Homebuyers can greatly benefit from shopping around for additional rate quotes, according to Sam Khater, Freddie Mac’s chief economist.
“Our research concludes that homebuyers can potentially save $600 to $1,200 annually by taking the time to shop among multiple lenders.”
3. Auto loans
Even though auto loans are fixed, payments are getting bigger because the price for all cars is rising along with the interest rates on new loans, so if you are planning to buy a car, you’ll shell out more in the months ahead.
The average interest rate on a five-year new car loan is now 6.48%, up from 4% one year ago.
The Fed’s latest move could push up the average interest rate even higher, right at a time when borrowers are already struggling to keep up with bigger monthly loan payments.
It’s also important to shop around. Car buyers could also save an average of $5,198 by choosing the offer with the lowest APR over the one with the highest, according to another recent report.
4. Student loans
Federal student loan rates are also fixed, so most borrowers won’t be immediately affected by a rate hike. If you are about to borrow money for college, the interest rate on federal student loans taken out for the 2022-23 academic year already rose to 4.99%, up from 3.73% last year, and any loans disbursed after July 1 will likely be even higher.
If you have a private loan, those loans may be fixed or have a variable rate tied to the Libor, prime or T-bill rates, which means that as the central bank raises rates, borrowers will likely pay more in interest, although how much more will vary by the benchmark.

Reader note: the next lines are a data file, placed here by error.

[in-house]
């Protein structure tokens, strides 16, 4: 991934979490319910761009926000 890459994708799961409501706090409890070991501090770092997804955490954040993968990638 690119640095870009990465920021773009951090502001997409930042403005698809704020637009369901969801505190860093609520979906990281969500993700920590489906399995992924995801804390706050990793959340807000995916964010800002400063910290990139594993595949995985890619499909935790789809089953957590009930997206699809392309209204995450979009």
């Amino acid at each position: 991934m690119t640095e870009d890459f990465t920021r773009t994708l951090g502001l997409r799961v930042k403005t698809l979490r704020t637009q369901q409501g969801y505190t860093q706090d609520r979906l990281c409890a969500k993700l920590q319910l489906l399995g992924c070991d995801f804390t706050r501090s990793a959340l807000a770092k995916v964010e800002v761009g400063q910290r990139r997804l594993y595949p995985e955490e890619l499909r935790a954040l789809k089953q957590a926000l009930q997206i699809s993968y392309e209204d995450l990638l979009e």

For now, anyone with existing federal education debt will benefit from rates at 0% until the payment pause ends, which the Education Department expects to happen sometime this year.
Savings accounts and CDs
While the Fed has no direct influence on deposit rates, the rates tend to be correlated to changes in the target federal funds rate. The savings account rates at some of the largest retail banks, which were near rock-bottom for years, are currently up to 0.35%, on average.
Thanks, in part, to lower overhead expenses, top-yielding online savings account rates are as high as 5.02%, much higher than last year’s 0.75% and significantly more than the average rate from a traditional, brick-and-mortar bank, according to Bankrate.
Rates on one-year certificates of deposit at online banks are also now over 5%, according to DepositAccounts.com.
“Returns on savings accounts and CDs are the best in 15 years,” said Greg McBride, chief financial analyst at Bankrate.com, but “you have to shop around to get the benefit.”
Although most savers don’t need to worry about the security of their cash at the bank, since no depositor has lost FDIC-insured funds due to a bank failure, any money earning less than the rate of inflation still loses purchasing power over time.